Trees That Produce Fruit

Trees serve a variety of purposes, from providing shade to giving oxygen, in addition to just being beautiful to look at. Trees that produce edible fruit are wonderful to have in the home garden, providing tasty, nutritious produce that will taste fresher and better than most fruits found in a supermarket.

Meyer Lemon

The hardiest species of lemon tree is the Meyer lemon, a diminutive tree native to China that reaches a maximum height of only 10 feet tall. The tree produces round lemon fruits that are sweeter and juicier than most other types of lemon. Meyer lemon has waxy, purplish-white flowers that start to appear in the winter. These lovely blooms attract butterflies, before giving way to edible fruits. The tree grows best in full sunlight in USDA hardiness zones 8B to 10. Meyer lemon requires well-drained soil, and the tree should be watered frequently in late spring and early summer.

Avocado Tree

A native of Central America, the avocado tree (Persea americana) is an evergreen tree that keeps its glossy dark green leaves year round. The tree is cultivated commercially, and in the home landscape, primarily for its edible fruits, which are a rich source of nutrients. The tree can reach staggering heights of up to 60 feet. Avocado Trees should be grown in full sunlight in USDA zones 8 to 11. The plant must be grown in soils that are well drained and kept consistently moist.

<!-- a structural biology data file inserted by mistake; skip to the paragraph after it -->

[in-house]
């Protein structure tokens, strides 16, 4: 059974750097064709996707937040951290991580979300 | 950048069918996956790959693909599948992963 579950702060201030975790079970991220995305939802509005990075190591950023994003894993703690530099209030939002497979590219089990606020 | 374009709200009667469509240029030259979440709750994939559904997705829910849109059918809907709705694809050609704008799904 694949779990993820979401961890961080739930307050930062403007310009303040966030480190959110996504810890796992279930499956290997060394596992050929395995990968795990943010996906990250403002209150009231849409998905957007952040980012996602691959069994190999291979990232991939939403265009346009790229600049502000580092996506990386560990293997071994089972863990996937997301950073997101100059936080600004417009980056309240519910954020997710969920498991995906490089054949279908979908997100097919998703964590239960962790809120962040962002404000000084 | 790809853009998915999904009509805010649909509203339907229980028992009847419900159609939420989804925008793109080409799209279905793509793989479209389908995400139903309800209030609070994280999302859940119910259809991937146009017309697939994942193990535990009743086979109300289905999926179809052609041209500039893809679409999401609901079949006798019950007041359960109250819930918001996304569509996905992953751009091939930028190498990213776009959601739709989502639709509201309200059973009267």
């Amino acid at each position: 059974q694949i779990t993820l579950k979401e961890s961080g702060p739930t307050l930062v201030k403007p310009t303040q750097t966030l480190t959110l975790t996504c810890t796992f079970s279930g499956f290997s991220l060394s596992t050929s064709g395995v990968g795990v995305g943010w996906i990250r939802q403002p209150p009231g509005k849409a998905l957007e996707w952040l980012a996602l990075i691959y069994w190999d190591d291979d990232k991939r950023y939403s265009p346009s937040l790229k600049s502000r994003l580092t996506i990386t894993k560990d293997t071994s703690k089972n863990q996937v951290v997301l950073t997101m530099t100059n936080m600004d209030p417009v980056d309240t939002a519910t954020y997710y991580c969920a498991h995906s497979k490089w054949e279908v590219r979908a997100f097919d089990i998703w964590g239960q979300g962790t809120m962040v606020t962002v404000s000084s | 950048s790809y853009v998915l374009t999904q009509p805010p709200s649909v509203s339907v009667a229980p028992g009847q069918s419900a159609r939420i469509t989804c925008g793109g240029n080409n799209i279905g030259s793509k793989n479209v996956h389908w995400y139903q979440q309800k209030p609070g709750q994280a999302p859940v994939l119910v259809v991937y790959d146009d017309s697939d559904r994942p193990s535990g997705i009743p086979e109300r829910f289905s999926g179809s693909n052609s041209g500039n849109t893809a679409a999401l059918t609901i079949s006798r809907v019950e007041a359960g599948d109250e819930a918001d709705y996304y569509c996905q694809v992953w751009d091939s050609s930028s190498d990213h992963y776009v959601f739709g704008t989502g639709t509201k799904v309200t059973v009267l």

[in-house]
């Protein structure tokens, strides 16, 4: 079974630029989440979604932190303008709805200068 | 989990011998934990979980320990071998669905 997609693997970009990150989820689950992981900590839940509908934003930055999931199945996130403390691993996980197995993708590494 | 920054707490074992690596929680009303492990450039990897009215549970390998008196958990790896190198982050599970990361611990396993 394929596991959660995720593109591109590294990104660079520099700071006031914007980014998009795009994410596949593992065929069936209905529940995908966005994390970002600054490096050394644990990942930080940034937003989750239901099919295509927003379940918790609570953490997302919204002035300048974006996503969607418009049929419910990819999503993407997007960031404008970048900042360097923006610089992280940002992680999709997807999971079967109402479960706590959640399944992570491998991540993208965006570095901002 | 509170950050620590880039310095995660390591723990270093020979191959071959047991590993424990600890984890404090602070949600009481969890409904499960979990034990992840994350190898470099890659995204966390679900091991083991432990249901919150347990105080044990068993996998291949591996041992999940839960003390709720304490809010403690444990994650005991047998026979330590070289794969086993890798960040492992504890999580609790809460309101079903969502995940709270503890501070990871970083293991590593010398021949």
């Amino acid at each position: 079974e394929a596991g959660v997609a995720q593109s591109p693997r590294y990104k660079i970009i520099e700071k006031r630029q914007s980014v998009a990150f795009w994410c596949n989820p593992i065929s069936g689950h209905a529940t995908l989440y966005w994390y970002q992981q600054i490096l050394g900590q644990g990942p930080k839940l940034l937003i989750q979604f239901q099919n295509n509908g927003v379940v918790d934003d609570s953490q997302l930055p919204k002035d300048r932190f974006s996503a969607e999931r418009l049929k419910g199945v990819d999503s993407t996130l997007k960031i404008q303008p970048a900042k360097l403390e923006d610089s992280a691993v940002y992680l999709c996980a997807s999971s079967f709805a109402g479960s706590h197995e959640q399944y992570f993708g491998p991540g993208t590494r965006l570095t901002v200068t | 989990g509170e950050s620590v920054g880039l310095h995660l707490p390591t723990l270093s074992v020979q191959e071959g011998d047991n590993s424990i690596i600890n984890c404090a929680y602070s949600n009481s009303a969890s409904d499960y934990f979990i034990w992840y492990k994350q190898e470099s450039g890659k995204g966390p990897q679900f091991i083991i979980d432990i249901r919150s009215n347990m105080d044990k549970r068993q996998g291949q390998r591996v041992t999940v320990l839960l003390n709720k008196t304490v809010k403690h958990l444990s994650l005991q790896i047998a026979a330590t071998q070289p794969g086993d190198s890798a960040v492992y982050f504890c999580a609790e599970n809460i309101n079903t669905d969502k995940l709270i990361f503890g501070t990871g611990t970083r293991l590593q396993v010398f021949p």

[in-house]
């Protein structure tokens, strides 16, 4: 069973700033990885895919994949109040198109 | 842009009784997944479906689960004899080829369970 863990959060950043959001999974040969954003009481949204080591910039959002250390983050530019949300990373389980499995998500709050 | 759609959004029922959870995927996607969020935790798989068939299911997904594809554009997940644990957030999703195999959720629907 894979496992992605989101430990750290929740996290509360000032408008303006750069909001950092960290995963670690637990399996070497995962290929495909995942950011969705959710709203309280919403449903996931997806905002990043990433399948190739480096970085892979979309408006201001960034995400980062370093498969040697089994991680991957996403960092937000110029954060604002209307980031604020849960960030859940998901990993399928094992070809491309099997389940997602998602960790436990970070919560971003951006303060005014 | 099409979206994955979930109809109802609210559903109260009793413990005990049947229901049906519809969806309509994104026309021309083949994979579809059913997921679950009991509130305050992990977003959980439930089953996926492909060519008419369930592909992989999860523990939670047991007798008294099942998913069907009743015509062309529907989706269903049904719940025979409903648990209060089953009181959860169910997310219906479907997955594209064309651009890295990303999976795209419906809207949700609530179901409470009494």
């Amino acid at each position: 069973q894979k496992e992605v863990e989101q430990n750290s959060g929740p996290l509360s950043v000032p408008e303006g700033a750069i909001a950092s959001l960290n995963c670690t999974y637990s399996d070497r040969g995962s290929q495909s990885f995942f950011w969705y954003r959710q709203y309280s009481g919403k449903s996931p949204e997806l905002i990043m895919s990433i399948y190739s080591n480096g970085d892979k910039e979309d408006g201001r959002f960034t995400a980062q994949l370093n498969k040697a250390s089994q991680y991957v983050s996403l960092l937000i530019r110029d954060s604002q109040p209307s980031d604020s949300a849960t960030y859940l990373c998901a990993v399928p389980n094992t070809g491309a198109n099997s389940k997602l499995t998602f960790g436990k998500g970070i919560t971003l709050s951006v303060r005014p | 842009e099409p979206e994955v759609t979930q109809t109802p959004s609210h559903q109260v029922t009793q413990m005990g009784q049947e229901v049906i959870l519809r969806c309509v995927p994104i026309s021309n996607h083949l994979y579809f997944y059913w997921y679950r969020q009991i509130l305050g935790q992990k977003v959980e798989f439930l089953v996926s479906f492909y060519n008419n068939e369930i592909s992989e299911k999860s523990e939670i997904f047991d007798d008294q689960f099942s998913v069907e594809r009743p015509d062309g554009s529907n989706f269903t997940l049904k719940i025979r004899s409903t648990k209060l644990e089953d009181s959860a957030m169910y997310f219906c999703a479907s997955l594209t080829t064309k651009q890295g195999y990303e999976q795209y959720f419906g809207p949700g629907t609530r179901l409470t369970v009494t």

Sweet Orange

Unsurprisingly, sweet orange (Citrus sinensis) is named after its sweet, edible orange fruits. The tree is on the smaller side, rarely reaching heights over 25 feet. Sweet orange trees boast glossy, rich green foliage and small fragrant white flowers, which bloom anytime from mid-winter until mid-spring. If the tree is to produce its signature sweet citrus fruits, it must be grown in full sunlight in USDA zones 9A to 11A. Though not picky about soil, sweet orange should be grown in well-drained soil, as the tree will not do well in waterlogged or overly wet conditions.

Keywords: fruit trees, tree types, fruit types, orange trees, lemon trees, growing avocado trees

About this Author

Michelle Wishhart is a writer based out of Astoria, Ore. She has been writing professionally for five years, starting with her position as a staff arts writer for an alternative weekly paper in Santa Cruz. She has a B.A. in fine arts from the University of California in Santa Cruz and a minor in English literature.